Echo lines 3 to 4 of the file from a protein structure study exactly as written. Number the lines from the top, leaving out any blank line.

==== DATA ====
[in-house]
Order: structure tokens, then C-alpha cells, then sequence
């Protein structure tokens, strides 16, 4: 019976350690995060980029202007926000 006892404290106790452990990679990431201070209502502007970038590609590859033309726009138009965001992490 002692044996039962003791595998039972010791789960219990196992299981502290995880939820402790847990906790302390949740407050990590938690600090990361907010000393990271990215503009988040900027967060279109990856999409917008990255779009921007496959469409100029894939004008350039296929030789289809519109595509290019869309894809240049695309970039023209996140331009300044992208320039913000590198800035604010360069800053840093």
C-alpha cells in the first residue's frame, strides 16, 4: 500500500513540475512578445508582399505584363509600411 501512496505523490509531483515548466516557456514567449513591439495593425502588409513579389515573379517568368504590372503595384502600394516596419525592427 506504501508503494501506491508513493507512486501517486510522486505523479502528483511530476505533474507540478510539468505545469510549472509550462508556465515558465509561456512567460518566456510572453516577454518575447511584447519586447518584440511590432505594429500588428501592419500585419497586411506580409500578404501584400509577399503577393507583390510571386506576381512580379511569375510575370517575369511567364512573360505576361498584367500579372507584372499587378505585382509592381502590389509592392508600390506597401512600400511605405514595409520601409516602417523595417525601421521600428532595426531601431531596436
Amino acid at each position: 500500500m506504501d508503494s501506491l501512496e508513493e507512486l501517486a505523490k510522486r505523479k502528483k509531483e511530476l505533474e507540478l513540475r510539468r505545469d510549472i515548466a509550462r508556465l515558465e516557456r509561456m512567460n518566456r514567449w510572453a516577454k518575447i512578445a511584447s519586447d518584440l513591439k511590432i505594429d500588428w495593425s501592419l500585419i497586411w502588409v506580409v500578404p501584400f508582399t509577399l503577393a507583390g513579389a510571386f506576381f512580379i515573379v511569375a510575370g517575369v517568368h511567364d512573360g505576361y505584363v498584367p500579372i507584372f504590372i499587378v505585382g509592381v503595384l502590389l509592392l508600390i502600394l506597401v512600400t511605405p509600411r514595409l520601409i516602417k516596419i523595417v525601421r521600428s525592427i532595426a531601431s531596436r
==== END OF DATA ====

């Protein structure tokens, strides 16, 4: 019976350690995060980029202007926000 006892404290106790452990990679990431201070209502502007970038590609590859033309726009138009965001992490 002692044996039962003791595998039972010791789960219990196992299981502290995880939820402790847990906790302390949740407050990590938690600090990361907010000393990271990215503009988040900027967060279109990856999409917008990255779009921007496959469409100029894939004008350039296929030789289809519109595509290019869309894809240049695309970039023209996140331009300044992208320039913000590198800035604010360069800053840093």
C-alpha cells in the first residue's frame, strides 16, 4: 500500500513540475512578445508582399505584363509600411 501512496505523490509531483515548466516557456514567449513591439495593425502588409513579389515573379517568368504590372503595384502600394516596419525592427 506504501508503494501506491508513493507512486501517486510522486505523479502528483511530476505533474507540478510539468505545469510549472509550462508556465515558465509561456512567460518566456510572453516577454518575447511584447519586447518584440511590432505594429500588428501592419500585419497586411506580409500578404501584400509577399503577393507583390510571386506576381512580379511569375510575370517575369511567364512573360505576361498584367500579372507584372499587378505585382509592381502590389509592392508600390506597401512600400511605405514595409520601409516602417523595417525601421521600428532595426531601431531596436